Wednesday, August 01, 2007


JOHN KIRK, Western Morning News

A row has erupted after it was revealed hunts are being insured by Britain's biggest bank to cover them if they are prosecuted for illegally pursuing foxes.The League Against Cruel Sports (LACS) claims HSBC bank will pay legal fees associated with hunt employees taken to court for breaking the law - even if they are found guilty.

The Masters of Foxhounds Association (MFHA), which represents 174 packs of foxhounds in England and Wales and a further ten in Scotland, says it has always had insurance in place.

It said it would be "irresponsible" not to be insured, adding that the insurance was in place well before the controversial hunting ban came into force.

The row broke out after LACS released figures claiming HSBC is insuring as many as 125 hunts.

The league claims the cover means hunts can have confidence that they can break the law without suffering massive financial hardships. The hunting ban, introduced in February 2005, means that prosecutions can be brought against hunts as organisations or individuals.

Campaigners claim the law is being regularly flouted but, so far, just five cases have been brought against individuals by the Crown Prosecution Service and in private cases by campaign groups.

Carolyn Johnson, secretary of Dartmoor Hunt, said having insurance in place was nothing new.

"We have had insurance for many years," she said. "Nothing has changed.

"It seems to me that they are clutching at straws. I don't know why they have said this now because it's been established for many years."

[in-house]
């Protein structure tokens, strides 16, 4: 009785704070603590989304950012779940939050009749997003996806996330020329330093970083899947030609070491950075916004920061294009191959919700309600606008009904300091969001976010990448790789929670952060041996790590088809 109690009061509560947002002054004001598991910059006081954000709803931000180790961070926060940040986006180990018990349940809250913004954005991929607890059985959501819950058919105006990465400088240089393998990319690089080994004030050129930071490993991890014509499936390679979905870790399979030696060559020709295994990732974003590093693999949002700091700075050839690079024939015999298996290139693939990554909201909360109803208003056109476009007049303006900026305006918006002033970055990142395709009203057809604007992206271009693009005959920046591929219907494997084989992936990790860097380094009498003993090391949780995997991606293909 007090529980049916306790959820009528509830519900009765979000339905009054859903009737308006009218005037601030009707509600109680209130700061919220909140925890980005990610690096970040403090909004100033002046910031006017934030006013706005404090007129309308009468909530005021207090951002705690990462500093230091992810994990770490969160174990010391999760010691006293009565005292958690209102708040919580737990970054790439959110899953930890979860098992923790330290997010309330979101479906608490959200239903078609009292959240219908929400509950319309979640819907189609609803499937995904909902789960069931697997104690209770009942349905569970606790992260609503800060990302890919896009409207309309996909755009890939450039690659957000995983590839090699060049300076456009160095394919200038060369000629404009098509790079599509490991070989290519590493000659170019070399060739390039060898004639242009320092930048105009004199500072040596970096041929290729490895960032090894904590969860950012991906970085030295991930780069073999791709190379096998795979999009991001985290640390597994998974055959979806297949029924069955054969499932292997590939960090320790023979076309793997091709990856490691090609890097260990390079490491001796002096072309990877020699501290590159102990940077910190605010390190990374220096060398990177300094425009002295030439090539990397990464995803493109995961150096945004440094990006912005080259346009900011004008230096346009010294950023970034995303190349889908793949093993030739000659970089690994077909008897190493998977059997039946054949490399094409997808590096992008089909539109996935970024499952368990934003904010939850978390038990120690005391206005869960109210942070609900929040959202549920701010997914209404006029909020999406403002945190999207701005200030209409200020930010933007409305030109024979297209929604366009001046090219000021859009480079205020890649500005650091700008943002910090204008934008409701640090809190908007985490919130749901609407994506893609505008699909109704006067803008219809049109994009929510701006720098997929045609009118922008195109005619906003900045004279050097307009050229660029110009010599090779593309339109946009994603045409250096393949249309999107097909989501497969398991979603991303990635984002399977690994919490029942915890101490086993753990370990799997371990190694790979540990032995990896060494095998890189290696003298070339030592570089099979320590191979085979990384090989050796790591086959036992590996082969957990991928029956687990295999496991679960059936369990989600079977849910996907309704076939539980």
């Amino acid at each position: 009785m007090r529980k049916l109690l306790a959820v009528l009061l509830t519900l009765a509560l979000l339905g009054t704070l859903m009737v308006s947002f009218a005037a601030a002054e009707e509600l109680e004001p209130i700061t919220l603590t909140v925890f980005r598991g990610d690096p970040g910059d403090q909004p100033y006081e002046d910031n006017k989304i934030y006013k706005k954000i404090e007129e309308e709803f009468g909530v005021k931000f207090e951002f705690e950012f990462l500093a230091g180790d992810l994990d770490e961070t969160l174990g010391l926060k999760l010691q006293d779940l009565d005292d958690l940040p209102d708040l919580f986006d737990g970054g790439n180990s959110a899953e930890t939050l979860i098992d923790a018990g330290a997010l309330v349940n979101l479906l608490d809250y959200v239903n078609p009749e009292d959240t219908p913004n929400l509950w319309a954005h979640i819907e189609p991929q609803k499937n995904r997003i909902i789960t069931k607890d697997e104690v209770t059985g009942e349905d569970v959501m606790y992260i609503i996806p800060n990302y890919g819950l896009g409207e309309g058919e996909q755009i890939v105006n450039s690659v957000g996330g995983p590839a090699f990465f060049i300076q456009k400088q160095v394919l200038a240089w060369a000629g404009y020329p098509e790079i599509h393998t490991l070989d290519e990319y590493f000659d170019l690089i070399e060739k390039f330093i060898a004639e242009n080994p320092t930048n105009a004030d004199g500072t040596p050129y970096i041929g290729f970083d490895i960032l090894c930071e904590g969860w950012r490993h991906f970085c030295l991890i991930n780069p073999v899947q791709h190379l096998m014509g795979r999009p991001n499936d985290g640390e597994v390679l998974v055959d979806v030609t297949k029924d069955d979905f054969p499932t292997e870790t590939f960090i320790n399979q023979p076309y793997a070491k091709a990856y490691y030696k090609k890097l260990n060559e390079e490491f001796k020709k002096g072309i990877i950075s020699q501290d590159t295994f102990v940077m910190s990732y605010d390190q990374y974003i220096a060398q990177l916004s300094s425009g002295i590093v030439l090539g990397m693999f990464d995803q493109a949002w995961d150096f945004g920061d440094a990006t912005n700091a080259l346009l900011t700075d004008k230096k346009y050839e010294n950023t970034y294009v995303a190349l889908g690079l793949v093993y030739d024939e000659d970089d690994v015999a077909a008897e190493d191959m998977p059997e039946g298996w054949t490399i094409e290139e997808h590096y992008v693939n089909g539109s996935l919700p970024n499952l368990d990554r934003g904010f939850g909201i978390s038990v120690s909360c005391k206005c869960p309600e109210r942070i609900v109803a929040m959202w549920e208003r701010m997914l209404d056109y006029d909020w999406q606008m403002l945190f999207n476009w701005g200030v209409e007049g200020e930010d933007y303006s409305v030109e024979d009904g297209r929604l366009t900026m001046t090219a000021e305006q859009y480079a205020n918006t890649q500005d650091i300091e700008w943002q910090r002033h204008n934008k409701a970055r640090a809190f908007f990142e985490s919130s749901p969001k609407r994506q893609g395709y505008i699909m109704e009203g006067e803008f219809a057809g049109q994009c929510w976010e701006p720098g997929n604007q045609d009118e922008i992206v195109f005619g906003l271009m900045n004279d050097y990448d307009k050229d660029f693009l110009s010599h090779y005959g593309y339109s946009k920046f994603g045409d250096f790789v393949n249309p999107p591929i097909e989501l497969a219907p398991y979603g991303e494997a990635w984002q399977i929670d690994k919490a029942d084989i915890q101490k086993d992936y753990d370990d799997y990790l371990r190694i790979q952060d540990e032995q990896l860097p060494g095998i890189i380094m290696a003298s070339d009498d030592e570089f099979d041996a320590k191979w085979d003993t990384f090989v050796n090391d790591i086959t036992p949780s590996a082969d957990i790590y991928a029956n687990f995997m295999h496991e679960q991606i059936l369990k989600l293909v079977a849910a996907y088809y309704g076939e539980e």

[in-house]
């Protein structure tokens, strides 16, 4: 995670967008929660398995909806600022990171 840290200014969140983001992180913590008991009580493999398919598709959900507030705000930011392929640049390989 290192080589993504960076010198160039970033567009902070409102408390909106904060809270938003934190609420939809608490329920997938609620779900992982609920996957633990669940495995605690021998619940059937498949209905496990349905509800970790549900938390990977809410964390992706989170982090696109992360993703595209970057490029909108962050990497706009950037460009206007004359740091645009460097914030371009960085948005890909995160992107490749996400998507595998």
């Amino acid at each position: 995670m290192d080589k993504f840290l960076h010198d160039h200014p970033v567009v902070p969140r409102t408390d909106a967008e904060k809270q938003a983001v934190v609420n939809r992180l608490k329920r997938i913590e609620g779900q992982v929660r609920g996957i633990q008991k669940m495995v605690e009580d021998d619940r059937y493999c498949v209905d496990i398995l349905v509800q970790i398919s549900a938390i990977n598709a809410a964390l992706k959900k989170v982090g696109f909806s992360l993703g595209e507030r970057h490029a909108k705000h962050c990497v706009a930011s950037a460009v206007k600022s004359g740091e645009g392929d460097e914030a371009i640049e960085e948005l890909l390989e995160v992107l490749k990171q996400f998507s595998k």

Michael Bickell, chairman of Lamerton Hunt which hunts in Cornwall and Devon, said the league was "dredging from the bottom of the barrel. We're not insured by HSBC but we have not altered our insurance cover since before the ban was announced," he said.

Alastair Jackson, director of the MFHA, said insurance cover had been in place long before the ban was introduced, adding that the cover in place was "perfectly normal".

"The hunts are strongly advised, and always have been, to have legal fees and insurance and of course they must have public liability," he said.

"From the hunting office we run three insurance block schemes which include public liability, legal fees and personal accidents.

"Our insurance brokers for many years have been HSBC. But nothing has changed with the hunting ban. As far as I'm aware providing the intent is not to break the law. We are covered for a prosecution under the Hunting Act if there's a reasonable chance of success."

John Cooper, a barrister and chairman of LACS since 1995, said there was no dispute about hunts having been insured before the ban.

He said: "Since the ban members of hunts have been prosecuted and they have been convicted. We always knew they had insurance but it never crossed people's minds that the insurance would cover them to break the law."

He said he had written to the chief executive of HSBC to query the situation, stating he was "shocked" if the bank was paying legal fees for such cases.

HSBC declined to comment

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